DUBAI: Royal Bank of Scotland and two other banks have abandoned talks on restructuring Dubai Group's US$10bil debt and threatened to bring unprecedented legal action against the investment vehicle of Dubai's ruler, sources close to the matter said.
The walkout by RBS, German lender Commerzbank and South Africa's Standard Bank at the beginning of June could prevent a deal for the entire restructuring just as an initial agreement is about to be circulated to other banks, five sources said.
They said the three banks had walked away and were threatening legal action to demand immediate payment, unprecedented in an emirate where banks have tended to take the best terms on offer due to an opaque legal system and to avoid jeopardising chances of winning future business.
“We are no longer negotiating. We have asked for our money back or we will go to the courts under the terms of the contracts we signed,” said a banker at one of the lenders, speaking on condition of anonymity.
RBS had been co-chair of the creditor committee representing banks with either little or no security tied to their cash.
All three banks were part of this group of creditors, the largest of three groups negotiating with Dubai Group, a unit of Dubai Holding, the personal investment arm of Sheikh Mohammed bin Rashid al-Maktoum.
A spokeswoman for RBS confirmed the part-nationalised British lender had given up its role on the creditor committee, but did not give further details of its position.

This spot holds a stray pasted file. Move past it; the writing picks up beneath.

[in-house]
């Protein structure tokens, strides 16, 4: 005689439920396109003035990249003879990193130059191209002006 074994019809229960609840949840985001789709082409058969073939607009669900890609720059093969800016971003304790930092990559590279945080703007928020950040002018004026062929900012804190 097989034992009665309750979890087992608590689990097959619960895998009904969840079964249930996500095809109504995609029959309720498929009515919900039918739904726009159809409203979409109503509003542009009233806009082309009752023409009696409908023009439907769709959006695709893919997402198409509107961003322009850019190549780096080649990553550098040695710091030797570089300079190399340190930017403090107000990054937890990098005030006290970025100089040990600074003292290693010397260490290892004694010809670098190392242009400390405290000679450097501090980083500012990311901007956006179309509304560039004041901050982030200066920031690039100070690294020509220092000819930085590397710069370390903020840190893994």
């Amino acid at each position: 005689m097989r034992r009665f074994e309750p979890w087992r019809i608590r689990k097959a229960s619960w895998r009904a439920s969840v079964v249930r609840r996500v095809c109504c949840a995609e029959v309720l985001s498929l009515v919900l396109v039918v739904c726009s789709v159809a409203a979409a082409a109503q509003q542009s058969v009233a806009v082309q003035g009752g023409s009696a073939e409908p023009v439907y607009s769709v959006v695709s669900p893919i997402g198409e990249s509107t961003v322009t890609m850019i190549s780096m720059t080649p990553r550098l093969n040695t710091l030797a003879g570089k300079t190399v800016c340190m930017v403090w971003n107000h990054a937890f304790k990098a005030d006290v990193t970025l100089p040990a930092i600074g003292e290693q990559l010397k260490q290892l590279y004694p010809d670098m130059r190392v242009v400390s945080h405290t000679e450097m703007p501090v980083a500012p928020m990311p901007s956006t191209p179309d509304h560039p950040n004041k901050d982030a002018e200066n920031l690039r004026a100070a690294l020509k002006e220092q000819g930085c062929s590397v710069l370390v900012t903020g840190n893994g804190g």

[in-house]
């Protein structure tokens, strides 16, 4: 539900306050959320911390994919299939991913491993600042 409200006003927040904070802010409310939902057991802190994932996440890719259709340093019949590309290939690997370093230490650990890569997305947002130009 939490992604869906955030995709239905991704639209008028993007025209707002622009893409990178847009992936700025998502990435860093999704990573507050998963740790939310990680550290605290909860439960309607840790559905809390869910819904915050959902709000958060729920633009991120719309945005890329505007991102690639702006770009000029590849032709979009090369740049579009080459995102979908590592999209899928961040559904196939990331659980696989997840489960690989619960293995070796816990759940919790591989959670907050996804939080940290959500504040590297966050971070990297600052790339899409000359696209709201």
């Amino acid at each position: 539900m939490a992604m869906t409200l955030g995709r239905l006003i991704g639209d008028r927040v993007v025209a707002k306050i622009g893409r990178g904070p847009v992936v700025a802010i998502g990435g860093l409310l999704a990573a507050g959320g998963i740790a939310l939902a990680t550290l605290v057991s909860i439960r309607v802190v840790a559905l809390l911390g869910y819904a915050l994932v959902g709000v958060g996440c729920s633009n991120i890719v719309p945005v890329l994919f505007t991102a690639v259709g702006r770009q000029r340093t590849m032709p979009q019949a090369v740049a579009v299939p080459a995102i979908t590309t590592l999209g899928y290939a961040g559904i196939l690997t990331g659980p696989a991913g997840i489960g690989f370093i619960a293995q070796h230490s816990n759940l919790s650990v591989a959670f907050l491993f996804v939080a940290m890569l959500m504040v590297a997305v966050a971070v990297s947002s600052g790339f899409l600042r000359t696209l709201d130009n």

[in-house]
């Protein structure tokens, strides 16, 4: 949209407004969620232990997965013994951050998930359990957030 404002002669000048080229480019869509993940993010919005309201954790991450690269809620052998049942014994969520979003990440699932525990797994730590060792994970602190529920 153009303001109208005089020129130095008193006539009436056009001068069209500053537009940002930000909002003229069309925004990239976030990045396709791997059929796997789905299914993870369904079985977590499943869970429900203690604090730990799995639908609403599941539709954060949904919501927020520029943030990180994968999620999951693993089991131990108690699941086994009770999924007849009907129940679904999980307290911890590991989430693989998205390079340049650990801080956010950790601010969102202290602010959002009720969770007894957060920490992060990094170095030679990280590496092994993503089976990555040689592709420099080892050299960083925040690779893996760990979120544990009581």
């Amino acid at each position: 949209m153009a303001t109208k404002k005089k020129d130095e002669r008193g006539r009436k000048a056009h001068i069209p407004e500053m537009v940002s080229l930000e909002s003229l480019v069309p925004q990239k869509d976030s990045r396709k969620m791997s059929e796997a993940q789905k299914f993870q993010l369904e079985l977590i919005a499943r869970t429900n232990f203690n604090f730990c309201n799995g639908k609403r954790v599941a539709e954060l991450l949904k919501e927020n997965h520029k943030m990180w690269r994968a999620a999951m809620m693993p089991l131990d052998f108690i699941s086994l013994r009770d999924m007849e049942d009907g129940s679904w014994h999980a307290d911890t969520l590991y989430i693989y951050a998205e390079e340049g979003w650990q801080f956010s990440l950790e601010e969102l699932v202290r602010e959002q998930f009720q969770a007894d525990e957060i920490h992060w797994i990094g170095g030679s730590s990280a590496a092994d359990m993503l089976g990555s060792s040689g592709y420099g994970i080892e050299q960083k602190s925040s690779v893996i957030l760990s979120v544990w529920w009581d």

“This decision was not taken lightly as RBS has a strong track record of supporting restructures in the region, but a number of factors beyond our control have led us to consider other options in this case,” she said.
Dubai Group said it didn't comment on private negotiations but said it “remains fully committed to reaching a consensual agreement with all key stakeholders and believes that this remains an achievable objective.”
Commerzbank declined to comment. Standard Bank did not respond to a request for comment.
A document detailing the terms of a proposed restructuring was signed by the mainly unsecured creditor committee last Tuesday and was due to be put to all those creditors this week, three sources said.
It is the first time an agreement has been reached between the company and its 44 creditor banks since Dubai Group missed two debt repayments in late 2010, precipitating restructuring talks.
Most banks are from the Gulf and Egypt, but they also include France's Natixis.
The government walked away from debt talks in January, dashing any hope creditors had of state support.
The banker said that if the three banks were not repaid, it could force Dubai Group into liquidation and jeopardise the entire restructuring.
But the threat of legal action could also be a sign of frustration among creditors, said Chavan Bhogaita, head of markets strategy at National Bank of Abu Dhabi, which is not involved in the restructuring.
“We would regard it more as posturing or sabre rattling simply aimed at getting more reasonable terms,” he said.
The three banks' main concern is the proposed 12-year debt repayment extension for unsecured creditors because of the cost it would impose on the banks to extend cash for so long, three sources said.
Other restructurings in the region have involved much shorter extensions. Reuters